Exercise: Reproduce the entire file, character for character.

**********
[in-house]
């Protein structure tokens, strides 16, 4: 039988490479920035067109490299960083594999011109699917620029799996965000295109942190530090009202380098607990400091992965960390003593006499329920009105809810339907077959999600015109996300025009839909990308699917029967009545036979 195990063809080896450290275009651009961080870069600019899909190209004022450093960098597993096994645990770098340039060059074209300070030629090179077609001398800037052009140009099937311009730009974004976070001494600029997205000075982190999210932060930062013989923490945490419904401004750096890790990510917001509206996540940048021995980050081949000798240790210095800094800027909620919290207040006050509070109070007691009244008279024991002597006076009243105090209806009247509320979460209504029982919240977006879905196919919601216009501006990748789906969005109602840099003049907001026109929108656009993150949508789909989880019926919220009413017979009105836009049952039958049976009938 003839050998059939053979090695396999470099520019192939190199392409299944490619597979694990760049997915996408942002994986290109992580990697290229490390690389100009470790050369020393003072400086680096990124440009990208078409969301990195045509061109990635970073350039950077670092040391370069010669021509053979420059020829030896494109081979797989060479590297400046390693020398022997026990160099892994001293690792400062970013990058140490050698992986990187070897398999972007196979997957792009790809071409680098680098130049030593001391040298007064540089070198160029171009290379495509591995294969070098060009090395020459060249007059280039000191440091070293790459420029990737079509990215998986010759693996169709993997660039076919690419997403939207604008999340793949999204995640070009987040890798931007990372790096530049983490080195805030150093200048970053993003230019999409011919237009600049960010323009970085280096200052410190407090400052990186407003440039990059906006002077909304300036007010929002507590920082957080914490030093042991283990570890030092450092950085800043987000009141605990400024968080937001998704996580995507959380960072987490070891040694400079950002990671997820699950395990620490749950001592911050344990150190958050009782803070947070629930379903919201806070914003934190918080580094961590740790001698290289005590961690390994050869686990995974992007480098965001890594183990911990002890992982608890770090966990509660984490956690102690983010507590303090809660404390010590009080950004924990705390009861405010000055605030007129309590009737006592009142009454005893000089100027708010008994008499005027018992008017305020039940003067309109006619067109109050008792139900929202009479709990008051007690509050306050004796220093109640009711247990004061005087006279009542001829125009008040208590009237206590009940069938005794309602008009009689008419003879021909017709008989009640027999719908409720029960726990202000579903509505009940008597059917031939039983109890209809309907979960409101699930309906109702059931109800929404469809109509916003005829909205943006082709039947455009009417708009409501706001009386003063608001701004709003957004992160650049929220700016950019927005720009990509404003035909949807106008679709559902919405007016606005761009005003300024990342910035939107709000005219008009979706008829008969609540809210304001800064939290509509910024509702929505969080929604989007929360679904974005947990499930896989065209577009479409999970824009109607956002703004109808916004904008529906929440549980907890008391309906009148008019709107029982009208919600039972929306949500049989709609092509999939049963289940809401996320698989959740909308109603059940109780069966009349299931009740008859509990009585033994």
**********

[in-house]
């Protein structure tokens, strides 16, 4: 039988490479920035067109490299960083594999011109699917620029799996965000295109942190530090009202380098607990400091992965960390003593006499329920009105809810339907077959999600015109996300025009839909990308699917029967009545036979 195990063809080896450290275009651009961080870069600019899909190209004022450093960098597993096994645990770098340039060059074209300070030629090179077609001398800037052009140009099937311009730009974004976070001494600029997205000075982190999210932060930062013989923490945490419904401004750096890790990510917001509206996540940048021995980050081949000798240790210095800094800027909620919290207040006050509070109070007691009244008279024991002597006076009243105090209806009247509320979460209504029982919240977006879905196919919601216009501006990748789906969005109602840099003049907001026109929108656009993150949508789909989880019926919220009413017979009105836009049952039958049976009938 003839050998059939053979090695396999470099520019192939190199392409299944490619597979694990760049997915996408942002994986290109992580990697290229490390690389100009470790050369020393003072400086680096990124440009990208078409969301990195045509061109990635970073350039950077670092040391370069010669021509053979420059020829030896494109081979797989060479590297400046390693020398022997026990160099892994001293690792400062970013990058140490050698992986990187070897398999972007196979997957792009790809071409680098680098130049030593001391040298007064540089070198160029171009290379495509591995294969070098060009090395020459060249007059280039000191440091070293790459420029990737079509990215998986010759693996169709993997660039076919690419997403939207604008999340793949999204995640070009987040890798931007990372790096530049983490080195805030150093200048970053993003230019999409011919237009600049960010323009970085280096200052410190407090400052990186407003440039990059906006002077909304300036007010929002507590920082957080914490030093042991283990570890030092450092950085800043987000009141605990400024968080937001998704996580995507959380960072987490070891040694400079950002990671997820699950395990620490749950001592911050344990150190958050009782803070947070629930379903919201806070914003934190918080580094961590740790001698290289005590961690390994050869686990995974992007480098965001890594183990911990002890992982608890770090966990509660984490956690102690983010507590303090809660404390010590009080950004924990705390009861405010000055605030007129309590009737006592009142009454005893000089100027708010008994008499005027018992008017305020039940003067309109006619067109109050008792139900929202009479709990008051007690509050306050004796220093109640009711247990004061005087006279009542001829125009008040208590009237206590009940069938005794309602008009009689008419003879021909017709008989009640027999719908409720029960726990202000579903509505009940008597059917031939039983109890209809309907979960409101699930309906109702059931109800929404469809109509916003005829909205943006082709039947455009009417708009409501706001009386003063608001701004709003957004992160650049929220700016950019927005720009990509404003035909949807106008679709559902919405007016606005761009005003300024990342910035939107709000005219008009979706008829008969609540809210304001800064939290509509910024509702929505969080929604989007929360679904974005947990499930896989065209577009479409999970824009109607956002703004109808916004904008529906929440549980907890008391309906009148008019709107029982009208919600039972929306949500049989709609092509999939049963289940809401996320698989959740909308109603059940109780069966009349299931009740008859509990009585033994």